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10 Symptoms of Alzheimer's Disease

an elderly couple lock arms on their walk in the park

Alzheimer’s disease is the most common form of dementia. Millions of people are affected by this degenerative disease, and while Alzheimer’s can affect people differently, there are some common symptoms and early warning signs. It is important to speak to your doctor if you experience these symptoms as they could be signs of serious health issues.

  • Difficulty performing normally familiar tasks: People with Alzheimer’s often find it difficult to complete familiar daily tasks such as making dinner, using a home appliance, or driving a car.
  • Memory loss that disrupts daily life: The most common symptom of Alzheimer’s is memory loss, particularly forgetting recently learned information or events.
  • Difficulty planning or problem solving: Many people experience difficulty working with numbers and following a plan. This can make it very difficult for people with Alzheimer’s to pay monthly bills and manage their finances.
  • Difficulty Communicating: While it is normal to forget words or to occasionally have trouble following a conversation, people with Alzheimer’s can frequently struggle to find the right word, stop mid-sentence or repeat themselves without realizing.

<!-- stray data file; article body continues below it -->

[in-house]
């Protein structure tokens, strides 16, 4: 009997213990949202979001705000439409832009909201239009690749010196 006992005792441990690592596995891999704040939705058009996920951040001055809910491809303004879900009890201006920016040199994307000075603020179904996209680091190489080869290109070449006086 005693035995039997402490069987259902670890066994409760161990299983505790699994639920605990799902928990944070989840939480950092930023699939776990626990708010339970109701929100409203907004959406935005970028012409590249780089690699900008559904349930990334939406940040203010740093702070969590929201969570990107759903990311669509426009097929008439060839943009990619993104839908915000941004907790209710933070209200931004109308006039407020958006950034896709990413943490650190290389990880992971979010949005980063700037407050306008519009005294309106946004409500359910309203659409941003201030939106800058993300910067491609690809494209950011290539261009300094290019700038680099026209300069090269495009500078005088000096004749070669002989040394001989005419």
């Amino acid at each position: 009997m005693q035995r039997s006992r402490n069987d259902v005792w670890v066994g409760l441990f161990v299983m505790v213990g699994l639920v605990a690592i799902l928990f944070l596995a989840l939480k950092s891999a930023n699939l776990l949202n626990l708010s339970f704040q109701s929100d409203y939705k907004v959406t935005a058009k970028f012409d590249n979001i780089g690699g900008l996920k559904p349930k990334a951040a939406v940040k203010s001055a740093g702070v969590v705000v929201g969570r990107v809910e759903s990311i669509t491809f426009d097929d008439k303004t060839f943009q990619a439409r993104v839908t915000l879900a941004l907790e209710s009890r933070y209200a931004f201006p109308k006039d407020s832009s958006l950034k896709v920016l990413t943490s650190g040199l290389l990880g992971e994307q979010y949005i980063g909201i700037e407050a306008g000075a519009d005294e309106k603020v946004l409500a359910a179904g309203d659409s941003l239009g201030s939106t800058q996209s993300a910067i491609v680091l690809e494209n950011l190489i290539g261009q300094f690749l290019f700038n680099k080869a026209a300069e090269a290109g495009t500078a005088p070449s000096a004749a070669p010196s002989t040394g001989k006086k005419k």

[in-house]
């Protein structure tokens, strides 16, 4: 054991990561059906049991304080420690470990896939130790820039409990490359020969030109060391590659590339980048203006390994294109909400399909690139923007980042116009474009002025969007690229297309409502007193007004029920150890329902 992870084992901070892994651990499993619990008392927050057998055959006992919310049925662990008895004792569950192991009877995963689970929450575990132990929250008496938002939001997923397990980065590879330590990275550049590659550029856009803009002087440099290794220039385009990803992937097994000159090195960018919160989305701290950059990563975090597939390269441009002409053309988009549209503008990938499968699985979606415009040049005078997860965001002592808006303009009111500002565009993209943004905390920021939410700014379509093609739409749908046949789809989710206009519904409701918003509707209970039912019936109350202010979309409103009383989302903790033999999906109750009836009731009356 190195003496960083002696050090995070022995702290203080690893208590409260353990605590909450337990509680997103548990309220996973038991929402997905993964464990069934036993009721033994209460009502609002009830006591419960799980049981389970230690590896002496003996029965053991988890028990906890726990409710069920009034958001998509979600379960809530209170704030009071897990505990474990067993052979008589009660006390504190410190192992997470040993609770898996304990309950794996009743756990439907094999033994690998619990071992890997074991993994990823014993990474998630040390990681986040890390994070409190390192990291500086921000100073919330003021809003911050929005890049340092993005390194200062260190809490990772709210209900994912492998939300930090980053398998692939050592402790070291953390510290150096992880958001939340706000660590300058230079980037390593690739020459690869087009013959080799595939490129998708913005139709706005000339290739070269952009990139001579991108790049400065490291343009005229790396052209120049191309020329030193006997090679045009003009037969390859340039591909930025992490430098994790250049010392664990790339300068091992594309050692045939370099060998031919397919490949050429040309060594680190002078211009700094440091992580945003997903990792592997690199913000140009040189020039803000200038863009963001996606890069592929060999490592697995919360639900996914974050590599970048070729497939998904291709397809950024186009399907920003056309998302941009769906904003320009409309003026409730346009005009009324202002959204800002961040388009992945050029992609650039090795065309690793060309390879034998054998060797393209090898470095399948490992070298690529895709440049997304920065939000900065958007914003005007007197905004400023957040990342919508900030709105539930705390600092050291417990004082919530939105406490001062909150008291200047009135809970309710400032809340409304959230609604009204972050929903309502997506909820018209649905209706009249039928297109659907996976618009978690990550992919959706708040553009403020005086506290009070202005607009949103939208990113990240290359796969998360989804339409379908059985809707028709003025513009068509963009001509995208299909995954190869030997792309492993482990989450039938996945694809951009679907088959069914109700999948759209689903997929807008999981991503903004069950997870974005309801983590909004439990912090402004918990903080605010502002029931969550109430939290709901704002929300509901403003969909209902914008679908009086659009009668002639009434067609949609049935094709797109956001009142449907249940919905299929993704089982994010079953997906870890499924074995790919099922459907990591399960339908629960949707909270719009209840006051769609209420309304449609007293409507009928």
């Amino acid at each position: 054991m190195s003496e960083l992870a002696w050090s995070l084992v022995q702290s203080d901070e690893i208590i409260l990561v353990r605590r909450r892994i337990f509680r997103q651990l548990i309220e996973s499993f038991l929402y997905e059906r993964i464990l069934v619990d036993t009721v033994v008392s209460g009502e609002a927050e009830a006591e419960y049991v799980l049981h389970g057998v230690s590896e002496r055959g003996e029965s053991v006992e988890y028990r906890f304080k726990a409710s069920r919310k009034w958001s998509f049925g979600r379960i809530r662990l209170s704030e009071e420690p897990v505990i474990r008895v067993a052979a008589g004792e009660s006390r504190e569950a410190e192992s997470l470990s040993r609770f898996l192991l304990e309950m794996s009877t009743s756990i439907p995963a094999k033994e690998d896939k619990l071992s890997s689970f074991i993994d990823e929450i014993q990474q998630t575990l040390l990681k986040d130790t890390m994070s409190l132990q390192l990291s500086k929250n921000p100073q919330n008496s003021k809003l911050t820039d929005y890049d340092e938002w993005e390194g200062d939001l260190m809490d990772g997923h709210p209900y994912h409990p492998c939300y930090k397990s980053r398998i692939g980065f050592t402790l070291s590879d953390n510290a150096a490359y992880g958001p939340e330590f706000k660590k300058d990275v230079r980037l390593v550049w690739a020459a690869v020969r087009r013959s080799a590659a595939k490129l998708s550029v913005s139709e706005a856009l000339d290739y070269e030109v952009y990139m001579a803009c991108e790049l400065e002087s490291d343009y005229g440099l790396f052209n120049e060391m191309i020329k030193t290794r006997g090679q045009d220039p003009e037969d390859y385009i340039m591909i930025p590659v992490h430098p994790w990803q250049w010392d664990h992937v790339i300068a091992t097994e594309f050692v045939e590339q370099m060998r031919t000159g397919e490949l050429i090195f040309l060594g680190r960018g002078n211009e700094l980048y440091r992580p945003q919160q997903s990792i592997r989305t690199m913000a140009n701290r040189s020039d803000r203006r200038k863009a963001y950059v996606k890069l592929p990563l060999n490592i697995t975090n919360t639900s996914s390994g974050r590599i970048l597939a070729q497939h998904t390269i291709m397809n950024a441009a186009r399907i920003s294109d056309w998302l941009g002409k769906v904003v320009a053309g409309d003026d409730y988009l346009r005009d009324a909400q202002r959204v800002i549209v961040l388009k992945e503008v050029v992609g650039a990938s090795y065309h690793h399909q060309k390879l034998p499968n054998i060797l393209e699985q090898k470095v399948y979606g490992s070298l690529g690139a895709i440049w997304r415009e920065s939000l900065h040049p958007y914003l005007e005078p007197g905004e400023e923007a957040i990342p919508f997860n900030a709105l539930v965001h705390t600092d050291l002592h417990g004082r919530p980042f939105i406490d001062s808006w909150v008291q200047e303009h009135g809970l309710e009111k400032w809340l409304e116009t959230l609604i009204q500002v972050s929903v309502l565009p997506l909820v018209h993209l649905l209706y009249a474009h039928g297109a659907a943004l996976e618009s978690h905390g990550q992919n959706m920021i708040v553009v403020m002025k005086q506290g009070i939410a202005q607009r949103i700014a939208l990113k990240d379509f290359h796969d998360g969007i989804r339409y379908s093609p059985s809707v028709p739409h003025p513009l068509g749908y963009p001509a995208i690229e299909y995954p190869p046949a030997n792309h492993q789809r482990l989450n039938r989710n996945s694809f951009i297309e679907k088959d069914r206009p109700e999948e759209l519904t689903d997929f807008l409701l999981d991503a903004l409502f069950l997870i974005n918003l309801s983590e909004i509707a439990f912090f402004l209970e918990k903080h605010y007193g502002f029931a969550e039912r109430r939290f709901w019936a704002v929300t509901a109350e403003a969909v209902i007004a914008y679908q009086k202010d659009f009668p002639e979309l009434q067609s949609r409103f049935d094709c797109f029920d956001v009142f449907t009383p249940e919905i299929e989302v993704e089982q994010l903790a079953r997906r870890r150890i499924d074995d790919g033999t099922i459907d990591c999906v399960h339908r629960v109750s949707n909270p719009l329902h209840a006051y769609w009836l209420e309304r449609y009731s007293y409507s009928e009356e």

• Disorientation: One of the most alarming and potentially dangerous symptoms of Alzheimer’s is a general confusion regarding dates, places and times. People with Alzheimer’s can easily become lost and confused, with no ability to retrace their steps and unable to accurately gauge the passage of time.
  • Loss of judgment: People with Alzheimer’s can experience loss of judgment or difficulty making decisions. This commonly takes the form of wearing inappropriate clothing such as wearing a bathrobe and pajamas outside or in giving away large amounts of money.
  • Misplacing objects: A person with Alzheimer’s may put things in unusual places such as putting food in a clothes closet.  It is common for a person with Alzheimer’s to lose objects and be unable to retrace their steps to find them.
  • Mood Swings: The mood and temperament of Alzheimer’s patients can change quickly and without warning. They may become unexpectedly confused, agitated, depressed or paranoid. They can quickly become upset by friends, family members or co-workers.
  • Neglecting self-care: Alzheimer’s can literally cause a person to forget to eat or drink, even missing multiple meals in a single day. As the disease progresses, people with Alzheimer’s may forget to brush their teeth, bathe, change their clothes or even use the toilet.
  • Loss of initiative and general interest in life: Approximately 40% of people with Alzheimer’s also have some form of depression. Withdrawal from social interests and hobbies and sleeping excessively can be signs that a person is suffering from depression.

If you notice these symptoms in yourself or someone you know it is important to schedule an appointment with a trained medical professional as soon as possible. Early detection is vitally important to ensure the patient receives the best treatment possible.

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